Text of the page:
A seven-foot-tall Latin cross in the middle of both the Mojave Desert and a Supreme Court case on the separation of church and state has been stolen, federal officials said Tuesday.

The cross, made of metal tubing reinforced with concrete and bolted to a base on a rock, about 200 miles east of here, was discovered missing Monday.

A large plywood box had covered the top of the cross for several years, making it look like a big wooden lollipop, while a lawsuit over whether a religious symbol could stand on public land made its way through the courts. That box disappeared Saturday, said Linda Slater, a spokeswoman for the Mojave National Preserve, where the cross is, or was, located.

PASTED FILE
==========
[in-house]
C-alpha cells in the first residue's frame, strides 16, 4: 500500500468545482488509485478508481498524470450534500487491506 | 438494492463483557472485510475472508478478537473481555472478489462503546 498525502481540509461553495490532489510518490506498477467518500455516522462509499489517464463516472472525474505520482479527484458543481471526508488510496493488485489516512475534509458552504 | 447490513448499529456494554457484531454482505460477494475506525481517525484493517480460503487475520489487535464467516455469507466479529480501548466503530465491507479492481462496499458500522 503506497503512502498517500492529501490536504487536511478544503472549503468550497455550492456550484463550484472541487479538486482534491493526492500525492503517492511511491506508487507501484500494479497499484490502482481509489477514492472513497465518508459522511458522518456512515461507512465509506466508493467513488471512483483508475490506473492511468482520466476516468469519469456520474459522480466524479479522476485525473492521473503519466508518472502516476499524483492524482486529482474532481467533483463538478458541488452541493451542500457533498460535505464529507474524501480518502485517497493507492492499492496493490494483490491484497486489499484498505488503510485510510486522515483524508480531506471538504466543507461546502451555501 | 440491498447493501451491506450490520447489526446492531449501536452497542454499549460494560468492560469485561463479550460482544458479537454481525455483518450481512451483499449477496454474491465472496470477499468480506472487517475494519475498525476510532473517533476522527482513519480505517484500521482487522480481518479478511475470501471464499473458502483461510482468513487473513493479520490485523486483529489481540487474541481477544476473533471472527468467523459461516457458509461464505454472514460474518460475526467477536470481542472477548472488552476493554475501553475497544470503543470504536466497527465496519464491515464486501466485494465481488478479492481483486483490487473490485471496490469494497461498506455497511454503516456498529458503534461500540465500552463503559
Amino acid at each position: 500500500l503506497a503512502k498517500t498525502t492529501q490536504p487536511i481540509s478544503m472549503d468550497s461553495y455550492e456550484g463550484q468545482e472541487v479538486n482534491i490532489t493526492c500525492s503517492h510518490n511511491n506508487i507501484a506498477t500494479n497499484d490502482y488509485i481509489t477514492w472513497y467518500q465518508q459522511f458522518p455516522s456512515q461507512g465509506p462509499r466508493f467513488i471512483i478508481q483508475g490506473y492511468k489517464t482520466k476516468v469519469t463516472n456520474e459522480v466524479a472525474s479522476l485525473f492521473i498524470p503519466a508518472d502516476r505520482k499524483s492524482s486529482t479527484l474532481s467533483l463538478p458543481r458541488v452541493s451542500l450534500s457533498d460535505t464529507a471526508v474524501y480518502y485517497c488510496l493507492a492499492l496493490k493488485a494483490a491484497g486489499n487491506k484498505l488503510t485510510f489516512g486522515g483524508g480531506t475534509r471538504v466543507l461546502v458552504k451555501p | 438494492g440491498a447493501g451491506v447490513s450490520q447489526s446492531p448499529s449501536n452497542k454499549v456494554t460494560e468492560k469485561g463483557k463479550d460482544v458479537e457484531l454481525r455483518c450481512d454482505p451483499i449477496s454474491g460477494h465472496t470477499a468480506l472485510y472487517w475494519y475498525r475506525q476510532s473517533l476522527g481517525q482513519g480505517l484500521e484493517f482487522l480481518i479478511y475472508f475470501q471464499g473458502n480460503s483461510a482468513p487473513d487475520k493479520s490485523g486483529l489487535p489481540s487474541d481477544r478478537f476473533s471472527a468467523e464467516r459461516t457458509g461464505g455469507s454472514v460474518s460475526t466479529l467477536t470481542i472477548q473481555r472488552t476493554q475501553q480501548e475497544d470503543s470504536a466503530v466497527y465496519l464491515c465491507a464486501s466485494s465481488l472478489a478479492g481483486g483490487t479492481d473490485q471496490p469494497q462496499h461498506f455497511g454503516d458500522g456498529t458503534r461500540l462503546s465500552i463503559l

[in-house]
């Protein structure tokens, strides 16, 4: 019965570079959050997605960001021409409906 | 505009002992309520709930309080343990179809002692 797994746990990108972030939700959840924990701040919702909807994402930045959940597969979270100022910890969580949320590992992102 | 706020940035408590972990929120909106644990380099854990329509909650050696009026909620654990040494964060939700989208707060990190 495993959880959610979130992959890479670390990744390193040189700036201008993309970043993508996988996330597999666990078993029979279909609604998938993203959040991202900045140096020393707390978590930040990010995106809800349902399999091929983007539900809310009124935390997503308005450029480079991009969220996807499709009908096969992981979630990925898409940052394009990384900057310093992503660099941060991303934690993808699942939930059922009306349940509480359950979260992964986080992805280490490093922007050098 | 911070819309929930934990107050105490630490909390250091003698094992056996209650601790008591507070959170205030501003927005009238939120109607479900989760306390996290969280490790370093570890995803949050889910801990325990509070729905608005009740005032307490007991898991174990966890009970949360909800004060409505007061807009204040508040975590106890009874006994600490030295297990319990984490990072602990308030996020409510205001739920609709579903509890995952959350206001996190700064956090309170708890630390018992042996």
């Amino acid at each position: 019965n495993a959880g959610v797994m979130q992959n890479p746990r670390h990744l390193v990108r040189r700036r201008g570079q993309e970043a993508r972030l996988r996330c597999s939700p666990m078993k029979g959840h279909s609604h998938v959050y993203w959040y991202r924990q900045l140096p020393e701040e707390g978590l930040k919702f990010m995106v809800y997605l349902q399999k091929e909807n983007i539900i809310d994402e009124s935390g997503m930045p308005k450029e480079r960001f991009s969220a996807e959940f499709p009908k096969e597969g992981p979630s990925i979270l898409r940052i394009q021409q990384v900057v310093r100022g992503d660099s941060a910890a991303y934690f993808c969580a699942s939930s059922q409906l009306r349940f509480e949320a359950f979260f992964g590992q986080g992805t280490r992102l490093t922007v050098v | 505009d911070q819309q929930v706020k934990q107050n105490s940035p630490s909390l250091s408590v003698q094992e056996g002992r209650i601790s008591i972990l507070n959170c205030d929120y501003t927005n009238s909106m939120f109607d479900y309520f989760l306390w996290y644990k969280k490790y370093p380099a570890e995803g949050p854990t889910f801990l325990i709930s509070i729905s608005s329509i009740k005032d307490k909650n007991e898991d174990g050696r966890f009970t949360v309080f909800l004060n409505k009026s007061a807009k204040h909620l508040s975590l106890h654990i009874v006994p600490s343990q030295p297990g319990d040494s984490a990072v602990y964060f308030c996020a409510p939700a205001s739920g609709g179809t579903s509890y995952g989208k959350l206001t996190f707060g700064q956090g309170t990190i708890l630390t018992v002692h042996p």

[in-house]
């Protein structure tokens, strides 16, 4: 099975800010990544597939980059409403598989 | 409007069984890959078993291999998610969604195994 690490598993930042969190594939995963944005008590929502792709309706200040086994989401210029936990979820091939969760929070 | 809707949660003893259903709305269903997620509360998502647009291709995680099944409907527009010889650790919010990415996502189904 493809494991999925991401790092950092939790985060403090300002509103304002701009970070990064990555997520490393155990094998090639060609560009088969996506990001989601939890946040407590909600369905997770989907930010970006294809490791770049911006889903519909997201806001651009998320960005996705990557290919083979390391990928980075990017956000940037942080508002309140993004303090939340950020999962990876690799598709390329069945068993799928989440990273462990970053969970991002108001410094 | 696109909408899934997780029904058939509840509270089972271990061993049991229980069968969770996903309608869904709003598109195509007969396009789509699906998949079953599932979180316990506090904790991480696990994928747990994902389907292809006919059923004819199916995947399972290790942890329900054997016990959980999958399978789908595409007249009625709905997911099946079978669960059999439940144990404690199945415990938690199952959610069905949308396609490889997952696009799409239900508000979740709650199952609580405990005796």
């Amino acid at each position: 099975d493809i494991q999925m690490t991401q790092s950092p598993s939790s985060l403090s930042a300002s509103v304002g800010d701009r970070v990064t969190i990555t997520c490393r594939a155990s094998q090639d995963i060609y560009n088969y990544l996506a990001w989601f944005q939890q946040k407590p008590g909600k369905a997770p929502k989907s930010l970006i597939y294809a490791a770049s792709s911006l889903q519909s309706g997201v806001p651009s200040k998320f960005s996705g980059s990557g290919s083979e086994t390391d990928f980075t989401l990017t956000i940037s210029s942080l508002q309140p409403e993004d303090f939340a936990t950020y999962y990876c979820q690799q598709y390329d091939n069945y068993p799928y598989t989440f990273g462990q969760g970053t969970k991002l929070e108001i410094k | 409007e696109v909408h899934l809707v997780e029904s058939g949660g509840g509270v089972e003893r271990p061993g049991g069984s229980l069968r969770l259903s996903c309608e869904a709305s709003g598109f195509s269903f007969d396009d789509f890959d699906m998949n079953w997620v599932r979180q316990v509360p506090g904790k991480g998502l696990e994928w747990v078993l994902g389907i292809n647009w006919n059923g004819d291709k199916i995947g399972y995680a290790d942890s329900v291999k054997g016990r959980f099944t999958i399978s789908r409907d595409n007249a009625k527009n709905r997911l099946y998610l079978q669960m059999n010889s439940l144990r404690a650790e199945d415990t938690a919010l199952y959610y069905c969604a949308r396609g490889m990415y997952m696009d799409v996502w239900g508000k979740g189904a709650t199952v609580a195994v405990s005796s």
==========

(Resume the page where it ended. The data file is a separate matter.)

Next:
Thursday, May 06, 2010

Does the National Day of Prayer Violate Church-State Separation?

Today, in cities across the country, public events will mark the National Day of Prayer 2010.

There is no problem when Americans -- including public officials -- gather to pray. In fact, for people of faith, every day should be a day of prayer. Questions properly arise, however, when the government, by an official act of Congress, urges citizens to engage in a religious exercise.

As citizens, Americans share a long history and proud tradition of religious liberty. As individuals with diverse beliefs, however, Americans do not share a common religion or participate in the same religious practices. A day of prayer might be appropriately encouraged by our country's various religious leaders -- but it should not be called for by civil magistrates, Congress, or even the president.

Wednesday, May 05, 2010

White House charm offensive pays off: Wiesel says tension is ‘gone’

When Elie Wiesel says it's all kosher, it's good.